Once the milk has reached 130 degrees, you temper the yogurt by adding one tablespoon at a time of the hot milk to the yogurt (only about a half a cup of milk is needed to do this).  This prevents the culture from being shocked (by the heat, not indecency) when it’s added to the milk.  You stir it each time you add a tablespoon.  Once you’ve added about a half cup of milk in, pour the yogurt/milk mixture into the pot of warm milk.

Wrap the pot in a blanket or towel and place in a warm area in the kitchen (but not a hot oven!).  Let the mixture sit for 6 to 8 hours.  You can see it’s done when the top of the mixture has solidified.

Place the clean cheesecloth over the mixture, make sure not to push on the top, just rest it there.  Place in the refrigerator.  For the first three days, ring out the cheesecloth, rinse it under cold water and place it back on top of the yogurt.  Repeat this process twice a day for the first three days.  After the three days, keep the cheesecloth on the yogurt, but only ring and rinse once a day.  In addition, the yogurt is ready to eat after the first three days but the more water you pull out, the thicker the yogurt will get.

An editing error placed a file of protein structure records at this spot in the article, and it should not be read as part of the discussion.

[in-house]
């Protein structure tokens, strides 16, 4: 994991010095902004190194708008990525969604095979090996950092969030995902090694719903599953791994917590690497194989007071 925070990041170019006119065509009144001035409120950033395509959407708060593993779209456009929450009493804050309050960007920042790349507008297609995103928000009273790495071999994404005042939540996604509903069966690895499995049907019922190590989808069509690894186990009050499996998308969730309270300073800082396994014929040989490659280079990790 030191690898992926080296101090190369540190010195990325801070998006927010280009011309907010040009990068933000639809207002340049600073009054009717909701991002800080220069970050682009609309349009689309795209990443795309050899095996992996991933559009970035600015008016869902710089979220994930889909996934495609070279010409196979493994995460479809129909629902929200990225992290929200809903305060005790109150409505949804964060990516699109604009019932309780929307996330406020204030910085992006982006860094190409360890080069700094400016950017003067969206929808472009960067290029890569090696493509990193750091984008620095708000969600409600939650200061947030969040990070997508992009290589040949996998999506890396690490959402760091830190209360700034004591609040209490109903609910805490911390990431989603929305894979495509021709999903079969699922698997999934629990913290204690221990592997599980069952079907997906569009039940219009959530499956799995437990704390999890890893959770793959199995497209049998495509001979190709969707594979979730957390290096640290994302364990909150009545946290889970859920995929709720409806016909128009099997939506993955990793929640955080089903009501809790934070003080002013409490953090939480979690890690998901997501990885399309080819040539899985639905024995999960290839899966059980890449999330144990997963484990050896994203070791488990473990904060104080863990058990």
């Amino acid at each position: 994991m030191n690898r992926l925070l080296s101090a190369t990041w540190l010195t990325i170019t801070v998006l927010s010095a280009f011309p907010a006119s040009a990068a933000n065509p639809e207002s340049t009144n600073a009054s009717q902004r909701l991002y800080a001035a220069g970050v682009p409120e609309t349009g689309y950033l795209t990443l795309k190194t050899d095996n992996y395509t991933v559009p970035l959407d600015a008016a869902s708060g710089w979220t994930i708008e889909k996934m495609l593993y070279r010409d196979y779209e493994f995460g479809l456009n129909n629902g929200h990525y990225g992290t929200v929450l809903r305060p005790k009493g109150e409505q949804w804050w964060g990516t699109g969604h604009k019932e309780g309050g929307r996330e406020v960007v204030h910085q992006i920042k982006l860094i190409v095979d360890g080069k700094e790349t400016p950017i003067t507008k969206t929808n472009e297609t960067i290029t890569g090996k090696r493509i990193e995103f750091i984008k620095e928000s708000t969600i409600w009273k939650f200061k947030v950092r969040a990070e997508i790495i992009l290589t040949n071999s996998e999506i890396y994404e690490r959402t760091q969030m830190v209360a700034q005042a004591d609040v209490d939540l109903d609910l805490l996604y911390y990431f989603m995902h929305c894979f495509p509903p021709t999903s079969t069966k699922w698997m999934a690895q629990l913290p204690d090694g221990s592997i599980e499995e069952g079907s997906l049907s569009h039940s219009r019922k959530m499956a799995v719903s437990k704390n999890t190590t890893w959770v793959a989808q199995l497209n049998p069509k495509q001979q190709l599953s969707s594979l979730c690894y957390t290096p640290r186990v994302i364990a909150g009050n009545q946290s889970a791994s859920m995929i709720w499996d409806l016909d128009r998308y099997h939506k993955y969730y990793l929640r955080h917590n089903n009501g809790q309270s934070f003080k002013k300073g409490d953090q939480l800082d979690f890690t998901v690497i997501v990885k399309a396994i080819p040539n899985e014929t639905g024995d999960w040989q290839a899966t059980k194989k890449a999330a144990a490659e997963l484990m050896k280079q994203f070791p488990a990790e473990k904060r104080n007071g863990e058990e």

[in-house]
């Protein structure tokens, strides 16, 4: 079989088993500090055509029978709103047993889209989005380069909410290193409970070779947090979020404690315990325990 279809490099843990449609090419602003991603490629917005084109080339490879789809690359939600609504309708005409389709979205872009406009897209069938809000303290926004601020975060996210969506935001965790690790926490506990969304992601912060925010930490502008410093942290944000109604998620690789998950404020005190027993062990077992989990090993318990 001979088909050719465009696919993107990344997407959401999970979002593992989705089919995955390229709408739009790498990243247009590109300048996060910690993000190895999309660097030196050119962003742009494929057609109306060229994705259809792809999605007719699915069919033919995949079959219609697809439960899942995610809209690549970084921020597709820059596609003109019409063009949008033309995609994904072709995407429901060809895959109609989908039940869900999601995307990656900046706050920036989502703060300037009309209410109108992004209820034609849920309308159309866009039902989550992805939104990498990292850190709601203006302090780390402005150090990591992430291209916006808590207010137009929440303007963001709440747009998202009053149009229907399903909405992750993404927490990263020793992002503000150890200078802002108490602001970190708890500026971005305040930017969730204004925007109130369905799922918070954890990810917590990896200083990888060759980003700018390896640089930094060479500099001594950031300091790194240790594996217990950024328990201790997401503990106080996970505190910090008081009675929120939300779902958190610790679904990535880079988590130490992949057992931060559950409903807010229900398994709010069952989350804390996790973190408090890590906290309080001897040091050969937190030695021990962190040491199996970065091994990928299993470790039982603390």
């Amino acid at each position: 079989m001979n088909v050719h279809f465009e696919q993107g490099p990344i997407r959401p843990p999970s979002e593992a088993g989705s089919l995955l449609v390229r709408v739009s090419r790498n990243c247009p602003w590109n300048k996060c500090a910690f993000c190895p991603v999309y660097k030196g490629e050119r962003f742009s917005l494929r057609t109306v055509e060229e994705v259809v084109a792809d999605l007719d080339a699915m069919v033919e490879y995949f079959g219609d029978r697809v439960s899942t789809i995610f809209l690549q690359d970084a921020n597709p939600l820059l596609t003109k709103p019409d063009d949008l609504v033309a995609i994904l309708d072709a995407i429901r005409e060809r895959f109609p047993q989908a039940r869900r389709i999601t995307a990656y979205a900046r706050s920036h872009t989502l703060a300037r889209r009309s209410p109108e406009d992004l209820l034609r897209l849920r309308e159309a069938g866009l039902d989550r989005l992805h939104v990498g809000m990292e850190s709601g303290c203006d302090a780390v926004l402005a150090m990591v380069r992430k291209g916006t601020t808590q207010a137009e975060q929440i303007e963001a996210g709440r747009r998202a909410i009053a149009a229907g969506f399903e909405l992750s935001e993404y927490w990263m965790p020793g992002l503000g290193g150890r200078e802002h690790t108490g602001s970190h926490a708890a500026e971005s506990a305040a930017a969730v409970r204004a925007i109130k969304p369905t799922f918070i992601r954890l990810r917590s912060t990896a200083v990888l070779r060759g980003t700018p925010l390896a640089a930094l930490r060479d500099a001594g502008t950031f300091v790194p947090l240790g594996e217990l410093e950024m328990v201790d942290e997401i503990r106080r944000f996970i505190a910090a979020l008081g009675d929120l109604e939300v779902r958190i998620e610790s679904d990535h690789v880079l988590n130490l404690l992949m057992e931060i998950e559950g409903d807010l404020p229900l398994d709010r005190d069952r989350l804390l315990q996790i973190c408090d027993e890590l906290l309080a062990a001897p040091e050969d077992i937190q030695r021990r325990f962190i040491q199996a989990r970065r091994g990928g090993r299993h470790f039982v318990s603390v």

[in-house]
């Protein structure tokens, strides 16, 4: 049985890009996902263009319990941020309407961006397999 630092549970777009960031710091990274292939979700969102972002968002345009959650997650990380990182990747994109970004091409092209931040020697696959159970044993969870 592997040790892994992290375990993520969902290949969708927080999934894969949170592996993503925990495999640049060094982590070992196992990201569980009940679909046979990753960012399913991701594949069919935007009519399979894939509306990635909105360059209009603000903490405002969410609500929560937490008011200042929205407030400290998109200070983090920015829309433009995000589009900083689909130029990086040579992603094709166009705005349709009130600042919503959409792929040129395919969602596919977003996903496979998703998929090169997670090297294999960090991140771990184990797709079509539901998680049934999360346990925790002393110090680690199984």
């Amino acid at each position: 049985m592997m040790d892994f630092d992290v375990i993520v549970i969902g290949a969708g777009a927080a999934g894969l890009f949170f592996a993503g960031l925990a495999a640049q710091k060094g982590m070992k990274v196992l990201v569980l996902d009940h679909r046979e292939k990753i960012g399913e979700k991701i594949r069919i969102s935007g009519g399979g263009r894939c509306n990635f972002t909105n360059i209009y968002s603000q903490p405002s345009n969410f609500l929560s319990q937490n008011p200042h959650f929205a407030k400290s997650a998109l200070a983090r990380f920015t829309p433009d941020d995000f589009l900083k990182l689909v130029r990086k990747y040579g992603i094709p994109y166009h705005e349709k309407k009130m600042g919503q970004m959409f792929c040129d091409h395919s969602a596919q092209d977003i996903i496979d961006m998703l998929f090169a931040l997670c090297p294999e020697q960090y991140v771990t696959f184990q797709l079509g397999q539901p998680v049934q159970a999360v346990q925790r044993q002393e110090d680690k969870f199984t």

As you get towards the end of your batch of yogurt, save some for the next batch, so that you can keep regenerating that same culture.

If you’re going to add any additional flavors, make sure not to contaminate your clean batch of yogurt.

Enjoy the tangy taste of this home made yogurt.  Smear it on Arabic break, make tzatziki, plop into a smoothie, go crazy with it.

Tagged , , , , ,

Awful Arby’s

Don’t be grossed out but we got Arby’s on Sunday during a momentary lapse in reason.  We were on our way home from LI and had foolishly stopped at Woodbury Outlets thinking that it would be a nice break in the drive.  BAD MOVE.  The place was PACKED to the gills with tourists lugging huge rolling suitcases filled to capacity with shopping bags.  Everywhere we looked, there was either a crush of cars or people, it was kind of draining and overwhelming.  But the good news is that J got a pair of Kenneth Cole loafers and Timberland snow boots for under $100!